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Two weeks until your first triathlon. Now what?

Preparation tips for beginner triathletes

Dan Mejia, two-time IRONMAN 70.3 finisher, shares his preparation tips for beginner triathletes two weeks out from their big race

photosDAN MEJIA

 

Whether you are doing your first sprint or Olympic distance triathlon, the last two weeks before the race are the most critical to ensure you are in the best condition on race day. 

 

Time to Race Day: 15 days

Day: Saturday

Start with a 15-minute warm-up and core strengthening exercises, then off you go for your last long ride and long swim. Carefully observe your hydration and nutrition needs. Eat healthy and get enough rest or sleep so you can recover well.

TIP: Double the distance of the race you will be participating in.

 

Time to Race Day: 14 days

Day: Sunday

Start with core exercises and run drills. If you are feeling heavy or sore from training the day before, it’s okay. I think it’s even better to run on tired legs since that is how it really is on race day.

TIP: Do your last long run followed by a recovery swim.

 

Time to Race Day: 13 days

Day: Monday

Rest day

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Time to Race Day: 12 days

Day: Tuesday

Swim — warm up, intervals/drills, time trial

 

Time to Race Day: 11 days

Day: Wednesday

Brick — ride and run

 

Time to Race Day: 10 days

Day: Thursday

Swim — warm up, intervals/drills, time trial

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Time to Race Day: 9 days

Day: Friday

Run — drills, intervals, time trial

 

Time to Race Day: 8 days

Day: Saturday

Swim—Bike—Run (SBR) day

TIP: If your race is going to be in open water, do your SBR where there is open water. Cover the distance you will be racing on race day.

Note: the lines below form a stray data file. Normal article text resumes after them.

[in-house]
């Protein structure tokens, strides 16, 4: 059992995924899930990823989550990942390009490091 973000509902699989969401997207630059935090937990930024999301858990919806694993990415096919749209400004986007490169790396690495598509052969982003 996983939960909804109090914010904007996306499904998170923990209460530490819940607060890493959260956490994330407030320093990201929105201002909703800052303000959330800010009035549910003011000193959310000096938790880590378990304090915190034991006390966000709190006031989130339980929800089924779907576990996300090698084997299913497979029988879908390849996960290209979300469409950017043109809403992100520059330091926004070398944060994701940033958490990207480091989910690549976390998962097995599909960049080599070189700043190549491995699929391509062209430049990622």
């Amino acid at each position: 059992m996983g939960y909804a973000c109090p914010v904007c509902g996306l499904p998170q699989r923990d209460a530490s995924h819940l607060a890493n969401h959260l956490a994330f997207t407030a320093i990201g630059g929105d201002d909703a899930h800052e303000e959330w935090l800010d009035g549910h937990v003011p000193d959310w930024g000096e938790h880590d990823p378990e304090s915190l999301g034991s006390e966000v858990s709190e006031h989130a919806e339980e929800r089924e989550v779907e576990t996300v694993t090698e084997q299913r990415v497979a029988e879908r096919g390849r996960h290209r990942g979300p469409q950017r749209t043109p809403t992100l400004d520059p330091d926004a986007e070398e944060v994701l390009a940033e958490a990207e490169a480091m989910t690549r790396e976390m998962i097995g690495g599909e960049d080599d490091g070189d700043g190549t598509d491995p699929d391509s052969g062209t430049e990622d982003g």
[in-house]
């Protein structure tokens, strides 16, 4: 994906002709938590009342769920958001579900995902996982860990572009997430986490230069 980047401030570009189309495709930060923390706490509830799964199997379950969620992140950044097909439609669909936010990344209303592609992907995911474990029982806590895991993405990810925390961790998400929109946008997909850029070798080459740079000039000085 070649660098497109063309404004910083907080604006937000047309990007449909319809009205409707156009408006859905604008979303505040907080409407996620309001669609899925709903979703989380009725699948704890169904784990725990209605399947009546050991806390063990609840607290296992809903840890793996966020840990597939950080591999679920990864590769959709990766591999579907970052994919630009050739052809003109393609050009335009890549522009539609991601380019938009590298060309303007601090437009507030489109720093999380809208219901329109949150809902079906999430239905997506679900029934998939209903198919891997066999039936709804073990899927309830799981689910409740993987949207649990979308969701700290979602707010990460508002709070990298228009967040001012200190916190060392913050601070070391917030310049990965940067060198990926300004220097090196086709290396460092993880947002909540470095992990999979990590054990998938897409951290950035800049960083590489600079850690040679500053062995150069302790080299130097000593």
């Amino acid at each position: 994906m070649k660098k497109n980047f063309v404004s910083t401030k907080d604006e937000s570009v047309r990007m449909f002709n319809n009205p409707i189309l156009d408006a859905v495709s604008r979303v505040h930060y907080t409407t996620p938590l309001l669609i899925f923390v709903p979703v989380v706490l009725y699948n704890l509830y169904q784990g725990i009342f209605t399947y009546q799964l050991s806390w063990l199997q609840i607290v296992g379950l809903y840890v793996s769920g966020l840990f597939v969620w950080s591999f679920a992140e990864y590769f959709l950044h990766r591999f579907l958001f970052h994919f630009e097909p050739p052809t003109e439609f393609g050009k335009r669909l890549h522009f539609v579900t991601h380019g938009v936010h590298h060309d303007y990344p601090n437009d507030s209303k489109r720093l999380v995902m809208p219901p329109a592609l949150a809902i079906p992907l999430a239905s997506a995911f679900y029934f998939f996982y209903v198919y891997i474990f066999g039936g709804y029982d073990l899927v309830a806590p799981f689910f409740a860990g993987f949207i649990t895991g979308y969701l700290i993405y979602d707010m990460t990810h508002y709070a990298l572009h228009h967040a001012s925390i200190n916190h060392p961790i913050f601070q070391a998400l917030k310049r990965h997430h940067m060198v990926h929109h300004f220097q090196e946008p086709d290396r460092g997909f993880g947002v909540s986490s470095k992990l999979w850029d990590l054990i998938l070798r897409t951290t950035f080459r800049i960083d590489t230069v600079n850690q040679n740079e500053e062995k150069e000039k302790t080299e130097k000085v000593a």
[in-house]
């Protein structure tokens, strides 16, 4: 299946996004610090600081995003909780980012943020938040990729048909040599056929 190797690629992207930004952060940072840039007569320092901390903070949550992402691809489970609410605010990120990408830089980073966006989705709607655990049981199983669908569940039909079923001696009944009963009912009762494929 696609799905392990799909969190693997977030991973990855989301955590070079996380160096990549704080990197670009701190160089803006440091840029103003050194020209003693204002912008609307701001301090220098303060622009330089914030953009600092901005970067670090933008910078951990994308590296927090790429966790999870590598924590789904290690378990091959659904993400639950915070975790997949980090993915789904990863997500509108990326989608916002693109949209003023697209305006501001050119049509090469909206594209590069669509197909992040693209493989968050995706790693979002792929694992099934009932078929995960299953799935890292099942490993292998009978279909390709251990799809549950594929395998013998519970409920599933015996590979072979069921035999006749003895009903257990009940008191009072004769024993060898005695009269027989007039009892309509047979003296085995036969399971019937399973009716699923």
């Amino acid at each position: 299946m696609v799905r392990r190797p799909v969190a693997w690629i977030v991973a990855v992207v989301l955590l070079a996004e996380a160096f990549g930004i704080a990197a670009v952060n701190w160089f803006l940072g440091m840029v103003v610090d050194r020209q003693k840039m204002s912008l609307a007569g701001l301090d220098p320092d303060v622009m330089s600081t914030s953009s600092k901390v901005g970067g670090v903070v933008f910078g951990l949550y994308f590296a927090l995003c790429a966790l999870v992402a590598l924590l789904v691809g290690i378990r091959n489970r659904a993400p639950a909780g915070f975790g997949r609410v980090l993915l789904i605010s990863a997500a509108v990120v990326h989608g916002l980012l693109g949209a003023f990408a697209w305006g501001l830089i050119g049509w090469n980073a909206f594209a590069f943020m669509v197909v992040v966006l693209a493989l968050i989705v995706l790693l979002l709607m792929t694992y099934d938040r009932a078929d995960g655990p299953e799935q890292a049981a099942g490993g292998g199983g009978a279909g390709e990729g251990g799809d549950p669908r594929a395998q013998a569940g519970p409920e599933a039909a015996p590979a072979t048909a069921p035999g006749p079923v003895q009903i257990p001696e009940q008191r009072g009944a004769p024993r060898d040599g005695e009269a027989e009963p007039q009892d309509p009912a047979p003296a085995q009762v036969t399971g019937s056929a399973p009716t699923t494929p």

Time to Race Day: One week

Day: Sunday

You are now entering race week. During the week, you will need to cut back on your training intensity and start to taper. I would suggest you devote this week to your other needs:

  • Check that you have all your equipment with you and that they are all in good condition — race goggles, tri suit, running shoes, helmet, and racing sunglasses
  • Check your bike is tuned up and all its essentials are complete — spare inner tube, portable pump or Co2, tyre changing tools, hydration bottles
  • Plan your nutrition needs

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Time to Race Day: 6 days

Day: Monday

Core strengthening and easy swim

 

Time to Race Day: 5 days

Day: Tuesday

Core strengthening and easy bike

 

Time to Race Day: 4 days

Day: Wednesday

Core strengthening and easy run

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Time to Race Day: 72 hours

Day: Thursday

Packing and preparation day

 

Time to Race Day: 48 hours

Day: Friday

Rest day — carbo load in the evening

 

Time to Race Day: 24 hours

Day: Saturday

Morning: If you are at the race venue, devote time to do a racecourse reconnaissance. This is also the day to register and check your bike in.

TIP: If you can, do an easy swim on the actual course so you can get a feel for it.